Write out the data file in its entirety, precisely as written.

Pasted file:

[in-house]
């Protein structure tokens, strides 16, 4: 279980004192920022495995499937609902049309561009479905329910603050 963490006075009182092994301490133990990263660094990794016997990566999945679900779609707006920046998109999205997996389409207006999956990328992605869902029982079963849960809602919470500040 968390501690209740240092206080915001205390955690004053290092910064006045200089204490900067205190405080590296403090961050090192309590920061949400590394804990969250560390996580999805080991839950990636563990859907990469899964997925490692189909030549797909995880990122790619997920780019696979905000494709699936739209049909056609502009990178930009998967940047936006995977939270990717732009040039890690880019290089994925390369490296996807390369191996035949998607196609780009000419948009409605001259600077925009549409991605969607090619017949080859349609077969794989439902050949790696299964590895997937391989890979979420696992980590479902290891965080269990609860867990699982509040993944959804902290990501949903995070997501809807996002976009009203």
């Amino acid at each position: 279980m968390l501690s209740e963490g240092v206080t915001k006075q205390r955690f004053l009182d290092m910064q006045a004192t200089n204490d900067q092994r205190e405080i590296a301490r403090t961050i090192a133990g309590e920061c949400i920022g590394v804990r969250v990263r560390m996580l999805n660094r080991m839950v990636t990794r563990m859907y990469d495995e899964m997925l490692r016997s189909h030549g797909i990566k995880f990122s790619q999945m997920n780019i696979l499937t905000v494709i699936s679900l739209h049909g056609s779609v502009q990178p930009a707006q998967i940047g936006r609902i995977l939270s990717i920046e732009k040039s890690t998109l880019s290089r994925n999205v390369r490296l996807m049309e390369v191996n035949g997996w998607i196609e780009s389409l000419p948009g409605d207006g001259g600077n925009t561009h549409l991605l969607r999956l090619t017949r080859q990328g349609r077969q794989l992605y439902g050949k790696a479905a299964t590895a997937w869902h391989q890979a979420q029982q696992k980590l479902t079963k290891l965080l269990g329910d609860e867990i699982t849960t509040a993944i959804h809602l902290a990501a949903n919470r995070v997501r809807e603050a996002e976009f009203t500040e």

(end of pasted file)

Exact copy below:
[in-house]
């Protein structure tokens, strides 16, 4: 279980004192920022495995499937609902049309561009479905329910603050 963490006075009182092994301490133990990263660094990794016997990566999945679900779609707006920046998109999205997996389409207006999956990328992605869902029982079963849960809602919470500040 968390501690209740240092206080915001205390955690004053290092910064006045200089204490900067205190405080590296403090961050090192309590920061949400590394804990969250560390996580999805080991839950990636563990859907990469899964997925490692189909030549797909995880990122790619997920780019696979905000494709699936739209049909056609502009990178930009998967940047936006995977939270990717732009040039890690880019290089994925390369490296996807390369191996035949998607196609780009000419948009409605001259600077925009549409991605969607090619017949080859349609077969794989439902050949790696299964590895997937391989890979979420696992980590479902290891965080269990609860867990699982509040993944959804902290990501949903995070997501809807996002976009009203």
């Amino acid at each position: 279980m968390l501690s209740e963490g240092v206080t915001k006075q205390r955690f004053l009182d290092m910064q006045a004192t200089n204490d900067q092994r205190e405080i590296a301490r403090t961050i090192a133990g309590e920061c949400i920022g590394v804990r969250v990263r560390m996580l999805n660094r080991m839950v990636t990794r563990m859907y990469d495995e899964m997925l490692r016997s189909h030549g797909i990566k995880f990122s790619q999945m997920n780019i696979l499937t905000v494709i699936s679900l739209h049909g056609s779609v502009q990178p930009a707006q998967i940047g936006r609902i995977l939270s990717i920046e732009k040039s890690t998109l880019s290089r994925n999205v390369r490296l996807m049309e390369v191996n035949g997996w998607i196609e780009s389409l000419p948009g409605d207006g001259g600077n925009t561009h549409l991605l969607r999956l090619t017949r080859q990328g349609r077969q794989l992605y439902g050949k790696a479905a299964t590895a997937w869902h391989q890979a979420q029982q696992k980590l479902t079963k290891l965080l269990g329910d609860e867990i699982t849960t509040a993944i959804h809602l902290a990501a949903n919470r995070v997501r809807e603050a996002e976009f009203t500040e």